Athletes in Action
Athletes in Action (AIA) is an evangelical Christian sports ministry in the tradition of Muscular Christianity. Athletes in Action, a ministry of Campus Crusade for Christ, works with athletes and coaches to use the unique platform of sport to help people around the world with questions of faith. The most famous aspect of Athletes in Action is probably its touring basketball teams. These teams are generally composed of former star players in college basketball who for various reasons were unable to hold a position on a team at a professional level, but some just see basketball as a way to minister to others. All are professing evangelical Christians, as are their coaches. These teams are particularly visible in North America in November and early December as they play current college teams. In many instances, Athletes in Action give their testimony at halftime and offer those in the audience an opportunity to be saved by receiving Jesus Christ as Savior. Athletes in Action team has played as the US national team in the 1978 FIBA World Championship.[dead link]
Super Bowl Breakfast and the Bart Starr Award
Among the events sponsored by Athletes in Action is the NFL-sanctioned Super Bowl Breakfast which features the presentation of the Athletes in Action/Bart Starr Award "to honor the NFL player who best exemplifies outstanding character and leadership in the home, on the field and in the community."
Nominees are gathered from the Public Relations Directors of each NFL team, the past winners of the Bart Starr Award, the Athletes in Action Pro Staff working with NFL teams and Bart Starr himself. Ballots are sent to each team and voting takes place at the same time as the Pro Bowl selections. The votes are tabulated and the winner is announced at the annual Super Bowl Breakfast, an NFL-sanctioned event hosted by Athletes in Action, the sports ministry of Campus Crusade for Christ. The award, bearing the name of the Pro Football Hall of Famer, honors Starr’s lifelong commitment to serving as a positive role model to his family, teammates, and community.
- Dane S. Claussen (2000). The Promise Keepers: essays on masculinity and Christianity. McFarland & Company. Retrieved 1 August 2011. "In the twentieth century muscular Christianity has often employed the language of sports and athletics. The Men and Religion Forward Movement of 1911-12, for instance, used rallies and display ads in the sports sections of newspapers to appeal to men, and such groups as Athletes in Action and the Fellowship of Christian Athletes routinely uphold Christian athletes as paragons of masculine piety. Promise Keepers stands very much in this tradition of muscular Christianity."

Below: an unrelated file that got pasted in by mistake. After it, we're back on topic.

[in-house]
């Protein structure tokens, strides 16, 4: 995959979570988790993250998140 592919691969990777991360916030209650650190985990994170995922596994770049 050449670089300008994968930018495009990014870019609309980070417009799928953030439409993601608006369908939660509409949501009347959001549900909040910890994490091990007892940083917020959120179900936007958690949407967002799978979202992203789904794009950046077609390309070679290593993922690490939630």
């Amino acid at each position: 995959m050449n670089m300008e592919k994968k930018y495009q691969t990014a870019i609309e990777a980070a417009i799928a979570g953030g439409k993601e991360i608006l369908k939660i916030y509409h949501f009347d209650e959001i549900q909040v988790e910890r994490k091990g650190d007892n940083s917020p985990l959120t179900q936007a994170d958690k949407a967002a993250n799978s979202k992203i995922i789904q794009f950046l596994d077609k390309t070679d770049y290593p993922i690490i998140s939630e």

- John Corrigan (2002). Business of the Heart: Religion and Emotion in the Nineteenth Century. University of California Press. Retrieved 1 August 2011. "The re-emergence of muscular Christianity came about through the activities of organizations such as Youth for Christ, the Fellowship of Christian Athletes, Athletes in Action, Pro Athletes Outreach, and eventually, the International Sports Coalition."
- Ellis Cashmore; Ernest Cashmore (2000). Sports Culture: an A-Z guide. Taylor & Francis. Retrieved 1 August 2011. "After the Second Worled War, muscular Christianity yielded to what some called "Christian muscularity," meaning that sports seemed to generate nearreligious emotion, fervor and zealotry. It is significant that the evangelist Billy Graham selected sports venues such as the Yankee and Wembley stadiums and the Los Angeles Coliseum for his early crusades. Athletes in Action was founded in 1966 as a decision of Graham's Campus Crusades for Christ: star athletes were invited to "share" their conversions publicly."
- 1978 USA Basketball
- Super Bowl Breakfast Official Site
- Bart Starr Award
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